When the Constituent Assembly went on to draft a constitution that based its division of powers on the Government of India Act, 1935, this was not a simple appropriation of a colonial constitutional blueprint nor the adoption of a diminished version of federalism. India’s constitutional architects deliberately adopted a variant of federalism that was suited to the political and economic conditions they faced in the mid-twentieth century. In its choice of a centralized federal design, India sought to pre-empt some of the collective action problems that were arising in decentralized federations, such as the US or Canada, where pressure for more comprehensive welfare states was growing but inter-state competition hindered the adoption of policies such as unemployment insurance or pensions that would increase labor costs in one region but not others.
The antecedents of centralism in Indian federalism are not merely a subject of historical debate. They matter today because they continue to shape the context within which national and regional political power and policy-making authority are asserted and contested. Ironically, perhaps, the Narendra Modi-led BJP government has in some ways turned on its head the vision of centralism as an enabling force for coordination of policy at the all-India level. The Modi government has encouraged State governments to deregulate and amend central labor laws governing the small but politically mobilized organized sector, as a means of overcoming decades-long obstacles to labor law reform at the national level. Simultaneously, however, the Central government has centralized the design and credit claiming for welfare and direct benefit schemes for the unorganized sector that State governments had previously played a key role in shaping and implementing. These twin approaches weaken the Center’s regulatory role in preventing a “race to the bottom” in conditions for workers, while also lessening the incentives and ability of State governments (especially those ruled by opposition parties) to cooperate with the Center in improving the delivery of welfare programs for the unorganized sector. But the very fact of these Center-State entanglements in the welfare field reflects the deliberate choices of the architects of the Indian constitution, who saw that welfare should be the preserve neither of the Center nor the States alone.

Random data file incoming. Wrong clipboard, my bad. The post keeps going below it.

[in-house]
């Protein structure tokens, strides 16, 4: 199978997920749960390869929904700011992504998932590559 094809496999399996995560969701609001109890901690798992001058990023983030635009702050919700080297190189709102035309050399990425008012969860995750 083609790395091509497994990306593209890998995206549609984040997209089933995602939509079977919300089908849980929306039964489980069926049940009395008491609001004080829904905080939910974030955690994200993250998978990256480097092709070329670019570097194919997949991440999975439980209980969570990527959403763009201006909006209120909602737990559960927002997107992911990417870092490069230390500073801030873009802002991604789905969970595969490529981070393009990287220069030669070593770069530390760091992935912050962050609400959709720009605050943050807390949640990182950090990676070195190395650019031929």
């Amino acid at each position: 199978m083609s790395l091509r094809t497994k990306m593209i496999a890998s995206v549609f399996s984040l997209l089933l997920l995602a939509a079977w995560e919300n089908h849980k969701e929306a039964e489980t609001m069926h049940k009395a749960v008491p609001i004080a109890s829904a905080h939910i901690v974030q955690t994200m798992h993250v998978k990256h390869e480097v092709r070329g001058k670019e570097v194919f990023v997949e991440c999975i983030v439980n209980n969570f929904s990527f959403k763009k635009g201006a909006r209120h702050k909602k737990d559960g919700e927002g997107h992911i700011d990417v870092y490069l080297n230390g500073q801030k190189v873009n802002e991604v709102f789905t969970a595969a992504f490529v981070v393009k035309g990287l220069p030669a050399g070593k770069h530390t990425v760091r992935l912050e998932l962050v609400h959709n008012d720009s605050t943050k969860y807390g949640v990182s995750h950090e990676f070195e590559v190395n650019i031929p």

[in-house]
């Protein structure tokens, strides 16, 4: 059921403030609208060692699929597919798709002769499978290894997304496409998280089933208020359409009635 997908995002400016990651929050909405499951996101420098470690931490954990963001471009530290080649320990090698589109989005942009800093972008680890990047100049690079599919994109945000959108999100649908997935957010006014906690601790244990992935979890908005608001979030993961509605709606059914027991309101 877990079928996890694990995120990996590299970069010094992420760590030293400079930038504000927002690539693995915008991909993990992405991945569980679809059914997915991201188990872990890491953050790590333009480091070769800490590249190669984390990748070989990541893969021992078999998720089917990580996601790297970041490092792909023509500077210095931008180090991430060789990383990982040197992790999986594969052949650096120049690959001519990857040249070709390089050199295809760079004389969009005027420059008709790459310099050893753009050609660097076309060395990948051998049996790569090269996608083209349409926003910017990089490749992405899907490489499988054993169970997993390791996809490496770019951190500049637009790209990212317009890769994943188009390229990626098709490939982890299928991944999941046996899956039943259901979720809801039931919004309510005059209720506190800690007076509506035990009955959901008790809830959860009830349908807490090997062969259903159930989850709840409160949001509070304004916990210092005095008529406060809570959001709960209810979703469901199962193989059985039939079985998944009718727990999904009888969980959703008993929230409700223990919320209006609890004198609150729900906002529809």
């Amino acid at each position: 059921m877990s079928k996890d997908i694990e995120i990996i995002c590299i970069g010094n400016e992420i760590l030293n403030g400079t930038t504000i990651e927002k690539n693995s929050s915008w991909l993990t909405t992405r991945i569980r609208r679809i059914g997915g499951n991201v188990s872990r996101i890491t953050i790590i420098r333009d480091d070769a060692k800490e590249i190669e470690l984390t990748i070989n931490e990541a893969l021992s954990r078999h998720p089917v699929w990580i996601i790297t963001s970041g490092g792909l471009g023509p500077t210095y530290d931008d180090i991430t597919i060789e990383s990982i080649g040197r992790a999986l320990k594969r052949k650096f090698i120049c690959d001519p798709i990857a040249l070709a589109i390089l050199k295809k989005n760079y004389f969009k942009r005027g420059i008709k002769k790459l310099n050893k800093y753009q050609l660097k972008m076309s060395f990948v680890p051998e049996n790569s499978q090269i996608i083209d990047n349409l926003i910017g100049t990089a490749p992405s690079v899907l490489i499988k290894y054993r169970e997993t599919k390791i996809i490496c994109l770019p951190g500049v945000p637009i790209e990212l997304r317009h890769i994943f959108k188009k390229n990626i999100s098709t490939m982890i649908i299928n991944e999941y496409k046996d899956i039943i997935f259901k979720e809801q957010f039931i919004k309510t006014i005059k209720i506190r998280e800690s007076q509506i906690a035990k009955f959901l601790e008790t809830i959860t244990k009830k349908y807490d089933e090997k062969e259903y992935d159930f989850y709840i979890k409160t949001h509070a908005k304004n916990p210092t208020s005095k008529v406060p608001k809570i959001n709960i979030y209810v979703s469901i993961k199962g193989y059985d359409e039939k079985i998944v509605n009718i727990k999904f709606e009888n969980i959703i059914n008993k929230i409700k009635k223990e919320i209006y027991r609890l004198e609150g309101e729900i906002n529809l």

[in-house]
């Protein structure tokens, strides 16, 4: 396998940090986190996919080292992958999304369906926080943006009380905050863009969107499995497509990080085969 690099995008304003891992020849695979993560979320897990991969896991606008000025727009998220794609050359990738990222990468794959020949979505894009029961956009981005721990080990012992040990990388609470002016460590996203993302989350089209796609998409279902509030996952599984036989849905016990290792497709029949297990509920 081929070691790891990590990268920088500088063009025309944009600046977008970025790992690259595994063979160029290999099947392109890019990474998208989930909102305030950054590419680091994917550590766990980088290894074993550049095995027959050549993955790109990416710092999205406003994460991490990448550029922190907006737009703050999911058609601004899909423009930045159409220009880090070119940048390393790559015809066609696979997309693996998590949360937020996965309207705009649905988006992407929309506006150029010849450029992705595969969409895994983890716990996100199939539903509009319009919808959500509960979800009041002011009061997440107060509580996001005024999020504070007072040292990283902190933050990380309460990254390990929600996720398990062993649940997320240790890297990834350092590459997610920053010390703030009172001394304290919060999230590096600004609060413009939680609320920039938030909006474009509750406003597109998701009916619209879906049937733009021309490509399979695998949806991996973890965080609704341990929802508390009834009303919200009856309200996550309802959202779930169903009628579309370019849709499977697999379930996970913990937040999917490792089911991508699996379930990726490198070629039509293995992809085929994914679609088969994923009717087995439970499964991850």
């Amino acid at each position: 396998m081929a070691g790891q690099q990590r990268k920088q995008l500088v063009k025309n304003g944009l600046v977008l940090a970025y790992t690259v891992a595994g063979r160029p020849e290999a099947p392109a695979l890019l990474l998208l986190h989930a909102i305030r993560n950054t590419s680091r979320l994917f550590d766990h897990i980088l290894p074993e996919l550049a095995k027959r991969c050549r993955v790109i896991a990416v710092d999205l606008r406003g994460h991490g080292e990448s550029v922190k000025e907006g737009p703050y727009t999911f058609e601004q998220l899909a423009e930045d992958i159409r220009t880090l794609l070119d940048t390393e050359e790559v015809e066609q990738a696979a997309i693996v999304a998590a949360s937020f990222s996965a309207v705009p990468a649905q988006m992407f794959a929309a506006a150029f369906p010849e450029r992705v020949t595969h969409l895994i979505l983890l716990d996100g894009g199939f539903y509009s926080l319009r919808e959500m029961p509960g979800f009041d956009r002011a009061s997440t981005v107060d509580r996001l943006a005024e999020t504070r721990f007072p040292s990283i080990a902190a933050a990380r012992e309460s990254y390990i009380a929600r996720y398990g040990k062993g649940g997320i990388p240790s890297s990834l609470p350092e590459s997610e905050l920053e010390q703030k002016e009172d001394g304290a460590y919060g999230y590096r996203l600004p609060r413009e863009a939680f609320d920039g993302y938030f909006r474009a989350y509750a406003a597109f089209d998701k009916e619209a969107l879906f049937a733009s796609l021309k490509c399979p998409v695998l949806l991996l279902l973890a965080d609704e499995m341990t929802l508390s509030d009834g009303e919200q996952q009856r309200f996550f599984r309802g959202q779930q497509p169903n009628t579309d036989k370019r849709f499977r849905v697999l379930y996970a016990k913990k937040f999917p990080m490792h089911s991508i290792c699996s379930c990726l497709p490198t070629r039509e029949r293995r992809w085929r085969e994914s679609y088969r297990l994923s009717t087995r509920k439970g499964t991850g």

Louise Tillin is Professor of Politics and Director, King’s India Institute.
This article is the first in a set of guest-edited IiT short series. The articles in this series seek to make sense of the many manifestations of political and economic centralization in India today, with a particular focus on the historical antecedents of India’s federal institutions and how greater centralization in these institutions is altering state-business relations, India’s welfare architecture, as well as electoral competition. In 2019, the Bharatiya Janata Party (BJP) returned to power with a thumping victory, winning 303 out of the 543 seats in the Lok Sabha. This marked the first time since 1984 that a single party won a majority of seats in back-to-back national elections, and the first time a party other than the Congress Party achieved this feat. This massive electoral mandate given to the BJP and Prime Minister Narendra Modi has evidently ushered in a period of nearly unprecedented political and economic centralization. Recent months have seen a rapidly deteriorating relationship between the Centre and many states in India, so much so that author Louise Tillin has referred to the current situation as “a defining moment for the future of Indian federalism.”
(Guest Editor: Neelanjan Sircar, CASI Fall 2021 Visiting Scholar; Senior Fellow, Centre for Policy Research)
India in Transition (IiT) is published by the Center for the Advanced Study of India (CASI) of the University of Pennsylvania. All viewpoints, positions, and conclusions expressed in IiT are solely those of the author(s) and not specifically those of CASI.